Advil, Motrin and Other NSAID Heart Risks Affect Healthy People Too: Study

For years, scientists have known that certain pain relievers, known as nonsteroidal anti-inflammatory drugs (NSAIDs) raise the risk of heart-related death in people who already had heart problems. But according to the findings of a new study, that risk also may extend to healthy people. 

Danish researchers have a published a new study on heart risks with NSAIDs in the medical journal Circulation: Cardiovascular Quality and Outcomes, that indicates the class of drugs, which include Motrin and Advil, increase the risk of cardiovascular problems in healthy users. The study indicates that the risk appears to vary widely from brand to brand, with Vioxx, Voltaren and Cataflam as the worst offenders, and the pain reliever Aleve actually appearing to lessen the risk of death.

Researchers looked at the medical records of one million Danes who used NSAIDs between 1997 and 2005. They found that users of diclofenac, sold under the brand names of Voltaren and Cataflam, faced a 91% increased risk of death from all cardiovascular diseases. They also found that Vioxx increased the risk by 66%. Even the side effects of ibuprofen, the active ingredient in Advil and Motrin, was associated with a 29% increased risk of stroke.

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Voltaren and Cataflam were also associated with double the risk of heart attack, while Vioxx was linked to triple the increased risk.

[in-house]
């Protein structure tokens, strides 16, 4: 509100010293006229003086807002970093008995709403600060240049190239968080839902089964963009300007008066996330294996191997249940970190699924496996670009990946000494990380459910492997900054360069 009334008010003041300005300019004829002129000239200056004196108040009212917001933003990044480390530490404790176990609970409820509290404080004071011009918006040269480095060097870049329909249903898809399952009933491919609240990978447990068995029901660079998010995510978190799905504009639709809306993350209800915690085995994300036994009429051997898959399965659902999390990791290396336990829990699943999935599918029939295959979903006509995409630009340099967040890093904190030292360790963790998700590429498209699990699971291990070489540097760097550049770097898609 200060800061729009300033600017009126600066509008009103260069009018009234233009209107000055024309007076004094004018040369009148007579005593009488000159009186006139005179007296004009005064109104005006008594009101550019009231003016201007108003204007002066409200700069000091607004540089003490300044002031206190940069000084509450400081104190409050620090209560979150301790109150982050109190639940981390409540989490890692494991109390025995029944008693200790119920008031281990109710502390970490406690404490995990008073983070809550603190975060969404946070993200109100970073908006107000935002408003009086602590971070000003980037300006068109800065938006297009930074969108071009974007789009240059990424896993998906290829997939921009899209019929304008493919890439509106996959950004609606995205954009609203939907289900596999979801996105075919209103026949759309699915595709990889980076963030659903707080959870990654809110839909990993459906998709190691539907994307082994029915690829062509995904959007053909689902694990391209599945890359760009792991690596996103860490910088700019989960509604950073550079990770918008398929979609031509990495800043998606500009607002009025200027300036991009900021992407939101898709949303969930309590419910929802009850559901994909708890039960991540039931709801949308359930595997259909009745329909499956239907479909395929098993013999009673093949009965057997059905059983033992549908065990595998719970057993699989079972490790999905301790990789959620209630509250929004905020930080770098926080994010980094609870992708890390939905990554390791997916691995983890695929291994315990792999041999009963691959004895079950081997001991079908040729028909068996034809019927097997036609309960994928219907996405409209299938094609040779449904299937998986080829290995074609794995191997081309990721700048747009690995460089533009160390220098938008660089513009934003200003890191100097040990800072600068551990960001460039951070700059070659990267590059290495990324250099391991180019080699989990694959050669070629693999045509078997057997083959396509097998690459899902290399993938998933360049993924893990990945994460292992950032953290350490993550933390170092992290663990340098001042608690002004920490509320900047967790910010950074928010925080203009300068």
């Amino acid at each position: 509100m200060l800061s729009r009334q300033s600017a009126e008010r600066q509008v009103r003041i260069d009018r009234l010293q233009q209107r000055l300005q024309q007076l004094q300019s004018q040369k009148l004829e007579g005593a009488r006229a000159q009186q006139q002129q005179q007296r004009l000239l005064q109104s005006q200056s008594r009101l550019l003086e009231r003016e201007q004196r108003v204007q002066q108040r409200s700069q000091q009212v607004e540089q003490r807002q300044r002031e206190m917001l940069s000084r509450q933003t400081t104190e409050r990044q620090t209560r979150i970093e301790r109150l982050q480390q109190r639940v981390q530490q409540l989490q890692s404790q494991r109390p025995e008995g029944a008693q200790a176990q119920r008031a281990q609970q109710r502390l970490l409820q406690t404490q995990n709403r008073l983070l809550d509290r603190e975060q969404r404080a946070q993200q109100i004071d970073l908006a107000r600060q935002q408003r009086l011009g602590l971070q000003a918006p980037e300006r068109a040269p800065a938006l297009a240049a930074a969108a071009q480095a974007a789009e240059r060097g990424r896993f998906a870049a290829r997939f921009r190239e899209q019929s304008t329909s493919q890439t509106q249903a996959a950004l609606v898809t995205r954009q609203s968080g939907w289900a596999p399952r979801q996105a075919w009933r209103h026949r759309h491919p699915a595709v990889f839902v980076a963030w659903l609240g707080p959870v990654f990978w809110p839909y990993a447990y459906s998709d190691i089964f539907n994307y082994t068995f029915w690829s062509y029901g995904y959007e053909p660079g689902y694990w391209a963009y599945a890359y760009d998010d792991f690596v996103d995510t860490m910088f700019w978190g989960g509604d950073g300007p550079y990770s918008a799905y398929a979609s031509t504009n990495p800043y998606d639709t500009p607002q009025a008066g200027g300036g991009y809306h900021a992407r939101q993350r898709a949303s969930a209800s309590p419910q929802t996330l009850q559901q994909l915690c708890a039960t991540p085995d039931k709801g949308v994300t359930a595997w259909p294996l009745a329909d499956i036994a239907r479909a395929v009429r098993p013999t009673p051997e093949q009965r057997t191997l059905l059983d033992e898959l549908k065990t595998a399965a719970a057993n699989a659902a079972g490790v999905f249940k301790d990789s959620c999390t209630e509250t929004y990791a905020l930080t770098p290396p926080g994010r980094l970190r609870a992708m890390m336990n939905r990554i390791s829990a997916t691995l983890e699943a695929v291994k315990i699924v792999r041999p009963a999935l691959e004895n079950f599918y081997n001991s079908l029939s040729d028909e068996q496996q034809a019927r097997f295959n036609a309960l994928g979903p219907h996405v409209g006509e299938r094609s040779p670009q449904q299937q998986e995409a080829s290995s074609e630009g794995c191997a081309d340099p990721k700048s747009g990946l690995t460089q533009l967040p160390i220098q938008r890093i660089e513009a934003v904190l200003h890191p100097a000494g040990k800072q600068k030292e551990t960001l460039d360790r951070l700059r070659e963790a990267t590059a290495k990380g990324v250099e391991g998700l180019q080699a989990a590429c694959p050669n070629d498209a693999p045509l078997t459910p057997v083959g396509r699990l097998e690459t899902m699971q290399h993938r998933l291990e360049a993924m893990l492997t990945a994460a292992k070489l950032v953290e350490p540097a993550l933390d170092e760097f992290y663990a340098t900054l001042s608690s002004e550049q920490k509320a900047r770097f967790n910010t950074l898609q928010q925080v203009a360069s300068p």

Lawsuits over Vioxx were filed by tens of thousands of people following the September 2004 recall of the drug amid reports that it increases the risk of heart attacks and strokes. The prescription medication, which was approved for treatment of chronic pain from arthritis and other conditions that cause acute pain, was used by more than 80 million people worldwide. Merck & Co., the manufacturer of Vioxx, reached a $4.85 billion settlement with about 50,000 plaintiffs to resolve the Vioxx litigation in 2008.

One NSAID which appeared to have beneficial effect on cardiovascular risk, however, was Aleve (naproxen), which appeared to lower the risk of death compared to those not taking any NSAIDs.

“Individual NSAIDs have different degrees of cardiovascular safety, which must be considered when choosing appropriate treatment,” researchers concluded. “In particular, rofecoxib and diiclofenac were associated with increased cardiovascular mortality and morbidity and should be used with caution in most individuals, whereas our results suggest that naproxen has a safer cardiovascular risk-profile.”


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